Although Blu-Ray and HD-DVD are on the way, DVD videos remain the primary method of watching movies. Companies like NVIDIA and ATI have made video quality a key feature in their next generation products. It used to be that things like MPEG-2 acceleration would be described in just a bullet point, but now we have ATI AVIVO, NVIDIA PureVideo, and XGI TrueVideo. In this article, I will be using the HQV Benchmark DVD to evaluate mainstream GPUs: the ATI Radeon X800 XL ($270), the GeForce 6600GT ($170), and the XGI Volari 8300 (esp $50). As you can see from the difference in pricing, by mainstream, we're just talking about a GPU that's not a GeForce 7800 or Radeon X1800.
You may want to review this interview with NVIDIA
, and this interview with ATI
before we begin. We have reprinted the relevant parts of the text from our first look at DVD deinterlacing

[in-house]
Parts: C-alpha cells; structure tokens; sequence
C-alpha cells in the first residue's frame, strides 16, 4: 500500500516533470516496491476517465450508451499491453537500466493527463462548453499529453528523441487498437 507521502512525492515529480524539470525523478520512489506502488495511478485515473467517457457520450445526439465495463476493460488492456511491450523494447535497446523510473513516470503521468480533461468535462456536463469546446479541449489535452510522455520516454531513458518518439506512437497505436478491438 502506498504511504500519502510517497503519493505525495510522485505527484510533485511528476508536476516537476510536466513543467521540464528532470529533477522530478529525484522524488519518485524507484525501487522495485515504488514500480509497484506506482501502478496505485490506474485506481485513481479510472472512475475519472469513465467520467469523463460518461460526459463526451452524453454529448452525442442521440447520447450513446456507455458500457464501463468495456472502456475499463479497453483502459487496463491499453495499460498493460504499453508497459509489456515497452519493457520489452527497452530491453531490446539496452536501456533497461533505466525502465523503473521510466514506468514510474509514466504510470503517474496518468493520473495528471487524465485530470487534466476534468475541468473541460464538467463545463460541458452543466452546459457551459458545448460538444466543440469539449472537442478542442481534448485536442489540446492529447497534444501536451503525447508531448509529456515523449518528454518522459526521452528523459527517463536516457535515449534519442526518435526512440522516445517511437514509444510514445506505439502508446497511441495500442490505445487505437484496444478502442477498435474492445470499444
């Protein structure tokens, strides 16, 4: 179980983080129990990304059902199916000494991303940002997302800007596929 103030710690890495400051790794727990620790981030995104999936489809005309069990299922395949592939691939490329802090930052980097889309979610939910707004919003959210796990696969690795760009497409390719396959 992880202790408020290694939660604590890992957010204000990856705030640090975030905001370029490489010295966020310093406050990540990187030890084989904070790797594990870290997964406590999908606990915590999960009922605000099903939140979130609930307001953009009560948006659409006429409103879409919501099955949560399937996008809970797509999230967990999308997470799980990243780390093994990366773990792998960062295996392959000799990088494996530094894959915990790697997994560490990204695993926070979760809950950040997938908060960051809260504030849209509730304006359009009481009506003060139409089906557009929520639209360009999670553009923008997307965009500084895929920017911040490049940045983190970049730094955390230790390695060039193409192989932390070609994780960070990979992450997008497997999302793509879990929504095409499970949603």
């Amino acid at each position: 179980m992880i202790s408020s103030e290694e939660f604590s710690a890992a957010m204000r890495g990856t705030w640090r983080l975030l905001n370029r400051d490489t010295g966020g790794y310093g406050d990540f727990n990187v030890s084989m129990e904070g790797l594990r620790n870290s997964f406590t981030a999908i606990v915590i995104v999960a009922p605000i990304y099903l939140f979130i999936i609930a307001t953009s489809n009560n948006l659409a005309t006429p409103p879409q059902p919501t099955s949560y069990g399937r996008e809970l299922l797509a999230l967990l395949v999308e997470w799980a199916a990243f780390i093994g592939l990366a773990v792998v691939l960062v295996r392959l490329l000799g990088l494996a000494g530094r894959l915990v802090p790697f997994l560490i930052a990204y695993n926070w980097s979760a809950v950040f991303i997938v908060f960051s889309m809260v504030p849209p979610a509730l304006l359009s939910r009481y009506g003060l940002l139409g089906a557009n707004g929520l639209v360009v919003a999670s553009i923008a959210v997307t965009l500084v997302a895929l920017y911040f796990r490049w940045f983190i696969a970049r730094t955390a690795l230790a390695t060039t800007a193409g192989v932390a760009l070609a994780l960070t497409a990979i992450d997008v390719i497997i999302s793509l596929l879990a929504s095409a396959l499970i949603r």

Since we're just doing mainstream, I'll be using the HQV Benchmark DVD for my primary source. All of the tests were conducted using a 1280x1024 DVI connection. Since the DVD software plays a large role in video quality, we used the "best available" software for each platform. This meant NVIDIA PureVideo decoder for the GeForce, Cyberlink PowerDVD for the XGI, and ATI's own Multimedia Center (based off Cyberlink) for the Radeon. All of the GPUs were configured for the auto-detect mode. Forceware 81.95, Catalyst 5.12, and Reactor 3.03.03 drivers were used.
The screenshots we have used were taken with the Epiphan VGA2USB. Since we're doing a true analog capture of image quality, please be aware that differences in brightness, color, contrast, or even aspect ratio are a fault of the capture device and that the images are only designed to provide examples to go along with the text. Make sure you view the HIGH-RES version of each of the images.
Feel free to post any questions in our comments section if it's unclear whether there's a difference between image quality or if it's simply an artifact from the way we captured the video.